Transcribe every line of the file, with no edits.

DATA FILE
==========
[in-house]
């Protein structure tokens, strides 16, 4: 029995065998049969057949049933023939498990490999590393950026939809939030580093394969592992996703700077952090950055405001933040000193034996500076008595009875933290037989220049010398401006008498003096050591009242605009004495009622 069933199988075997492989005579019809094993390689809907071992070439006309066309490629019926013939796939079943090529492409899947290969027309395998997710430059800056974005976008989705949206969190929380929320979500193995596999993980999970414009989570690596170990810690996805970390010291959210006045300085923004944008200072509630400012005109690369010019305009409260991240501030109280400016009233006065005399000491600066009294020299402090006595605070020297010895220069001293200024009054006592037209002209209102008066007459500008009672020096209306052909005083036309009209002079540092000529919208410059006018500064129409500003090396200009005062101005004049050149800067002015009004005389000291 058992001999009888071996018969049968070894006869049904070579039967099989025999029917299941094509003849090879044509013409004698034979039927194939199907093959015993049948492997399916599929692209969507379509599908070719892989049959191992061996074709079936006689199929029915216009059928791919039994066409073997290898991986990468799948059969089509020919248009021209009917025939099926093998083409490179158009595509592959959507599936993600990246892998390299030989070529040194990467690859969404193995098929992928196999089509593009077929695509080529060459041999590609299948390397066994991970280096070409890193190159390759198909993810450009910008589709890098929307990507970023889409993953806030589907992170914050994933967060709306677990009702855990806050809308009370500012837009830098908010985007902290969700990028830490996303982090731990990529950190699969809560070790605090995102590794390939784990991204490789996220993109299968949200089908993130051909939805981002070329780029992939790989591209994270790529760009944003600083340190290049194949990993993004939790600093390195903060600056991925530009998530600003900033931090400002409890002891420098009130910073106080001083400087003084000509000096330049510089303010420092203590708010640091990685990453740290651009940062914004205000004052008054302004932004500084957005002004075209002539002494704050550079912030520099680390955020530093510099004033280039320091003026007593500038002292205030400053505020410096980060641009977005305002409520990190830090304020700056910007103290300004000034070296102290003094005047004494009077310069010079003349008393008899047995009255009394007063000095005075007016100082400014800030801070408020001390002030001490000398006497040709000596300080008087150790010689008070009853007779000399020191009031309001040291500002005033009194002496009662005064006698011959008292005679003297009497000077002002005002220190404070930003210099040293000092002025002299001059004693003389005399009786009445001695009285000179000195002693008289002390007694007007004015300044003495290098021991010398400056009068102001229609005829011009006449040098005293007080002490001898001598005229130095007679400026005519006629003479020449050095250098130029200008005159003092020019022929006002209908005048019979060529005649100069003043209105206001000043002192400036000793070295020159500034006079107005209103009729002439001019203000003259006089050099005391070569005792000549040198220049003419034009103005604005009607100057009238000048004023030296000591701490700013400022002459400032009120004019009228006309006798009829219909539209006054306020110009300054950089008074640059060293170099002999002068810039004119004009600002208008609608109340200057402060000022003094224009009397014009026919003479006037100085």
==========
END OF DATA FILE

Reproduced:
[in-house]
């Protein structure tokens, strides 16, 4: 029995065998049969057949049933023939498990490999590393950026939809939030580093394969592992996703700077952090950055405001933040000193034996500076008595009875933290037989220049010398401006008498003096050591009242605009004495009622 069933199988075997492989005579019809094993390689809907071992070439006309066309490629019926013939796939079943090529492409899947290969027309395998997710430059800056974005976008989705949206969190929380929320979500193995596999993980999970414009989570690596170990810690996805970390010291959210006045300085923004944008200072509630400012005109690369010019305009409260991240501030109280400016009233006065005399000491600066009294020299402090006595605070020297010895220069001293200024009054006592037209002209209102008066007459500008009672020096209306052909005083036309009209002079540092000529919208410059006018500064129409500003090396200009005062101005004049050149800067002015009004005389000291 058992001999009888071996018969049968070894006869049904070579039967099989025999029917299941094509003849090879044509013409004698034979039927194939199907093959015993049948492997399916599929692209969507379509599908070719892989049959191992061996074709079936006689199929029915216009059928791919039994066409073997290898991986990468799948059969089509020919248009021209009917025939099926093998083409490179158009595509592959959507599936993600990246892998390299030989070529040194990467690859969404193995098929992928196999089509593009077929695509080529060459041999590609299948390397066994991970280096070409890193190159390759198909993810450009910008589709890098929307990507970023889409993953806030589907992170914050994933967060709306677990009702855990806050809308009370500012837009830098908010985007902290969700990028830490996303982090731990990529950190699969809560070790605090995102590794390939784990991204490789996220993109299968949200089908993130051909939805981002070329780029992939790989591209994270790529760009944003600083340190290049194949990993993004939790600093390195903060600056991925530009998530600003900033931090400002409890002891420098009130910073106080001083400087003084000509000096330049510089303010420092203590708010640091990685990453740290651009940062914004205000004052008054302004932004500084957005002004075209002539002494704050550079912030520099680390955020530093510099004033280039320091003026007593500038002292205030400053505020410096980060641009977005305002409520990190830090304020700056910007103290300004000034070296102290003094005047004494009077310069010079003349008393008899047995009255009394007063000095005075007016100082400014800030801070408020001390002030001490000398006497040709000596300080008087150790010689008070009853007779000399020191009031309001040291500002005033009194002496009662005064006698011959008292005679003297009497000077002002005002220190404070930003210099040293000092002025002299001059004693003389005399009786009445001695009285000179000195002693008289002390007694007007004015300044003495290098021991010398400056009068102001229609005829011009006449040098005293007080002490001898001598005229130095007679400026005519006629003479020449050095250098130029200008005159003092020019022929006002209908005048019979060529005649100069003043209105206001000043002192400036000793070295020159500034006079107005209103009729002439001019203000003259006089050099005391070569005792000549040198220049003419034009103005604005009607100057009238000048004023030296000591701490700013400022002459400032009120004019009228006309006798009829219909539209006054306020110009300054950089008074640059060293170099002999002068810039004119004009600002208008609608109340200057402060000022003094224009009397014009026919003479006037100085």